Literary Terms Quiz for Romeo and Juliet Act 2, Scene 3

Romeo and Juliet Literary Terms Quiz #3: The Friar Rambles on about Weeds

Picture Photo: Jennifer M Koskinen

This passage from Romeo and Juliet contains highlighted sections. For each highlighted section, identify the literary term being exemplified. Click on each example for the answer and explanation.

The grey-eyed morn smiles on the frowning night,
Chequering the eastern clouds with streaks of light,
And flecked darkness like a drunkard reels
From forth day’s path and Titan’s fiery wheels:
Now, ere the sun advance his burning eye,
The day to cheer and night’s dank dew to dry,
I must up-fill this osier cage of ours
With baleful weeds and precious-juiced flowers.
The earth that’s nature’s mother is her tomb;
What is her burying grave that is her womb,
And from her womb children of divers kind
We sucking on her natural bosom find,
Many for many virtues excellent,
None but for some and yet all different.
O, mickle is the powerful grace that lies
In herbs, plants, stones, and their true qualities:
For nought so vile that on the earth doth live
But to the earth some special good doth give,
Nor aught so good but strain’d from that fair use
Revolts from true birth, stumbling on abuse:
Virtue itself turns vice, being misapplied;
And vice sometimes by action dignified.
Within the infant rind of this small flower
Poison hath residence and medicine power:

For this, being smelt, with that part cheers each part;
Being tasted, slays all senses with the heart.
Two such opposed kings encamp them still
In man as well as herbs, grace and rude will;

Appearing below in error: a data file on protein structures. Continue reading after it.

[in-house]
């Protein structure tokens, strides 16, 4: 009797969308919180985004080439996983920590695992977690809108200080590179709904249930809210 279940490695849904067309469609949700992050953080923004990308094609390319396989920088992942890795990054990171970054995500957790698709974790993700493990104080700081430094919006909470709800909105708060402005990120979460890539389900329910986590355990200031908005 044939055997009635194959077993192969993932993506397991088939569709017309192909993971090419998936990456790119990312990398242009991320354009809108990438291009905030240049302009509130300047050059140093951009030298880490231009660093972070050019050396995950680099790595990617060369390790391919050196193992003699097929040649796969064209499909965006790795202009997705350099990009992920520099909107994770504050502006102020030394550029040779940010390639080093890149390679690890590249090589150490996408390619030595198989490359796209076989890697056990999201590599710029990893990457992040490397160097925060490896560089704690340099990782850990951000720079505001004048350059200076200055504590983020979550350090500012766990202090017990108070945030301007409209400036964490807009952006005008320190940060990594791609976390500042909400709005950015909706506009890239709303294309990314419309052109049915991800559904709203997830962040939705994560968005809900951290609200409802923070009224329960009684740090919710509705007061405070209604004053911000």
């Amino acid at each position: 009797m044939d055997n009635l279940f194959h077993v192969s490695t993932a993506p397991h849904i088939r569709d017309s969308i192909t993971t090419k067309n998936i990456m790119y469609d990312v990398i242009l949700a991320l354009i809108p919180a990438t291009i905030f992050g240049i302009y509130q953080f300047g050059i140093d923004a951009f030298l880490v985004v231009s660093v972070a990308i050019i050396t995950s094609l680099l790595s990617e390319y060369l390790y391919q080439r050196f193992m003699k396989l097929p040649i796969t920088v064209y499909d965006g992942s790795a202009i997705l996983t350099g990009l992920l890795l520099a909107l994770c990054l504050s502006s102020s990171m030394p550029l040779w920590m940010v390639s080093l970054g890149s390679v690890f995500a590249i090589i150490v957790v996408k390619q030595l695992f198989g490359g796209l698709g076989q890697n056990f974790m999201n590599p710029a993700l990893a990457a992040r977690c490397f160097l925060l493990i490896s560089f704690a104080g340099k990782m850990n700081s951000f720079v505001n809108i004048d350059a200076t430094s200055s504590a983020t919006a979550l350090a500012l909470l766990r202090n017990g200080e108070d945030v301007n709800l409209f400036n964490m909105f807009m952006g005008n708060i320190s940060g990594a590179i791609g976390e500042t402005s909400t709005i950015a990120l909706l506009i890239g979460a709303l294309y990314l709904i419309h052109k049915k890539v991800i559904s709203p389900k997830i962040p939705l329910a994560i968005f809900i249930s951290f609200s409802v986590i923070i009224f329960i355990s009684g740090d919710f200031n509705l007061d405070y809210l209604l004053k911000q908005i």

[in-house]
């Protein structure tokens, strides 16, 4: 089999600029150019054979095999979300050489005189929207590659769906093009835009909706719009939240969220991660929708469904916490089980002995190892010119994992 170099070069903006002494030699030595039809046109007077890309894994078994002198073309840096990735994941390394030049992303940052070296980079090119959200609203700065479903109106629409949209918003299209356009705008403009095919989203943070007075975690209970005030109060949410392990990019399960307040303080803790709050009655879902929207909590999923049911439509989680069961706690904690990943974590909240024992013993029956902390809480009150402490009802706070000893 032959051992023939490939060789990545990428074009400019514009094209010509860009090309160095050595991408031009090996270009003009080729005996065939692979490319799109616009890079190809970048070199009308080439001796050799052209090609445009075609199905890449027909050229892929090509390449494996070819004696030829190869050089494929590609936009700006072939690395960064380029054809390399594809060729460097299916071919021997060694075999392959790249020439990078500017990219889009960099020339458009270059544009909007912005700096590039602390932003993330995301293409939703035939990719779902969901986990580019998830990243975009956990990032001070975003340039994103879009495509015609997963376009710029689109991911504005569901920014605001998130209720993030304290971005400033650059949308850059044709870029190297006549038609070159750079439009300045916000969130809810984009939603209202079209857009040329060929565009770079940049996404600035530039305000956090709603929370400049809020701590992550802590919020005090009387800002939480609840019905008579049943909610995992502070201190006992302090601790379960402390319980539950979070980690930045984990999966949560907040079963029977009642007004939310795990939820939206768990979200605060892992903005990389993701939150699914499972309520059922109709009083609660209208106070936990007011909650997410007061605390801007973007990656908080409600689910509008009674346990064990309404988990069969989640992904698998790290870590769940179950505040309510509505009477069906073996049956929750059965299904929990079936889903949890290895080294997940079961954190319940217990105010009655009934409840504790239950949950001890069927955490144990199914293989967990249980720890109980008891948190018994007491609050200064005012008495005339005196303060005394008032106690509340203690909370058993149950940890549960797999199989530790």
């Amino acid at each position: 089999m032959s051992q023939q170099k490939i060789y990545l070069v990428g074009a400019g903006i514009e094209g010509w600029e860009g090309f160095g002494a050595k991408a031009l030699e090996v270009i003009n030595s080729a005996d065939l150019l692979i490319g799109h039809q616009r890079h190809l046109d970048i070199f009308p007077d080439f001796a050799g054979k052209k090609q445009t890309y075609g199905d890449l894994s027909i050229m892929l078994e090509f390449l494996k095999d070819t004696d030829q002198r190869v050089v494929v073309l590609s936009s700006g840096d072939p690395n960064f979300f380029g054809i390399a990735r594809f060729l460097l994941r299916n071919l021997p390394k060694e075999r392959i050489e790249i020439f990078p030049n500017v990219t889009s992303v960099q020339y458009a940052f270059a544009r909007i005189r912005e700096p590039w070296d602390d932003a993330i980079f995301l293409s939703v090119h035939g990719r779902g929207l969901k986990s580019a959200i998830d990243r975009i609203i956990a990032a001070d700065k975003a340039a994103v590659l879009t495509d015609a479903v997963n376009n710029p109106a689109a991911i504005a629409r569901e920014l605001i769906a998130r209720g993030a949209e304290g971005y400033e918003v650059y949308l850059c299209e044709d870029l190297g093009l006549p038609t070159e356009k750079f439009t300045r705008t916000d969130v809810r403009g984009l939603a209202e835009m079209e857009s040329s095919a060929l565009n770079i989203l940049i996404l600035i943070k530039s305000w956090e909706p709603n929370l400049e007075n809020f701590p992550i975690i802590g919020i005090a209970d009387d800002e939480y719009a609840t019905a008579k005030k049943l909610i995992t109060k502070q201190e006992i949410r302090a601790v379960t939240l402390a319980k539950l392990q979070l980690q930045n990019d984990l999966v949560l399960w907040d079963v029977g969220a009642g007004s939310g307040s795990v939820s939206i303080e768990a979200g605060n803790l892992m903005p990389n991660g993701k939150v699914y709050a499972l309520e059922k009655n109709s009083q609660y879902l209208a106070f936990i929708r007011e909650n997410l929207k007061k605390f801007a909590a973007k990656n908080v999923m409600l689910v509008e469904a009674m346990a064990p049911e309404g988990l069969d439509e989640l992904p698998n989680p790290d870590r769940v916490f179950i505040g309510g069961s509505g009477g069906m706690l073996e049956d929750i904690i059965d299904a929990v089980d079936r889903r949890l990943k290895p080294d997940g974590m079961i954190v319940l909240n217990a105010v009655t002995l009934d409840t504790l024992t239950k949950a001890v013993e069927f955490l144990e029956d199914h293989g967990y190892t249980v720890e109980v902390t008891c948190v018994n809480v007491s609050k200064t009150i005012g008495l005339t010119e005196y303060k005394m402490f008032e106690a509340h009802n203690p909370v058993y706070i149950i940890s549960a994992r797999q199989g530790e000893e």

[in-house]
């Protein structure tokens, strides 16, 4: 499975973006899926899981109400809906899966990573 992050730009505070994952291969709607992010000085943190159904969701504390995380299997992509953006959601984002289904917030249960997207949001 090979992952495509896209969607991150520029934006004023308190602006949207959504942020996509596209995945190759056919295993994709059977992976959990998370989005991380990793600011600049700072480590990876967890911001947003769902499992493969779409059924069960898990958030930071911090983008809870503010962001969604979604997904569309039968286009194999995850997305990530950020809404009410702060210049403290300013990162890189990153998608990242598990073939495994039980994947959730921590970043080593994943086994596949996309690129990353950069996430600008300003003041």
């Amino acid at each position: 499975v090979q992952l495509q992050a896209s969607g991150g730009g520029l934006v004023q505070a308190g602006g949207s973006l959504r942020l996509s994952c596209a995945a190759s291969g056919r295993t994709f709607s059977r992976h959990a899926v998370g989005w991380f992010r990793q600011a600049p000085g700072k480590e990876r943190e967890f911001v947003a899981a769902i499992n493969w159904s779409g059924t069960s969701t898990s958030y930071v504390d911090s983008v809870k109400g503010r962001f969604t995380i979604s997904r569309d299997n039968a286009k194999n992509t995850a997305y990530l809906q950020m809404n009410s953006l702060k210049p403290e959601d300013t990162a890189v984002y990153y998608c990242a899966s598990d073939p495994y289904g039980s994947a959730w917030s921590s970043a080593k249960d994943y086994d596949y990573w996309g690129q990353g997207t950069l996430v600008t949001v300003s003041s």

And where the worser is predominant,
Full soon the canker death eats up that plant.

Romeo and Juliet Quizzes

Test your knowledge of literary terms and Romeo and Juliet with these quizzes.

Romeo and Juliet Sources for Students

Check out these great Romeo and Juliet resources for students or teachers

  • Romeo and Juliet Study Guide. This study guide includes a short summary of the play, a scene by scene summary, important quotes from the play, characters from the play with analysis, and Romeo and Juliet themes.
  • Tips for Analyzing Shakespeare. These suggestions can help you understand Shakespeare better, whether you’re teaching it or reading it.
  • Romeo and Juliet Lesson Plans. These creative lesson plans include a writing assignment, a debate, an interview and even some interactive banishing. After you click on the link, scroll to the bottom for the full array of Romeo and Juliet lesson plans.

ELA Common Core Standards Covered

Successful completion of this quiz satisfies the following ELA Common Core Standards.

L.9-10.5  Demonstrate understanding of figurative language, word relationships, and nuances in word meanings.
L.9-10.5a  Interpret figures of speech (e.g., euphemism, oxymoron) in context and analyze their role in the text.
L.9-10.5b  Analyze nuances in the meaning of words with similar denotations.
RL.9-10.4 Determine the meaning of words and phrases as they are used in the text, including figurative and connotative meanings; analyze the cumulative impact of specific word choices on meaning and tone (e.g., how the language evokes a sense of time and place; how it sets a formal or informal tone).
L.9-10.3 Apply knowledge of language to understand how language functions in different contexts, to make effective choices for meaning or style, and to comprehend more fully when reading or listening.
L.9-10.4 Use context (e.g., the overall meaning of a sentence, paragraph, or text; a word’s position or function in a sentence) as a clue to the meaning of a word or phrase.
RL.9-10.1 Cite strong and thorough textual evidence to support analysis of what the text says explicitly as well as inferences drawn from the text.

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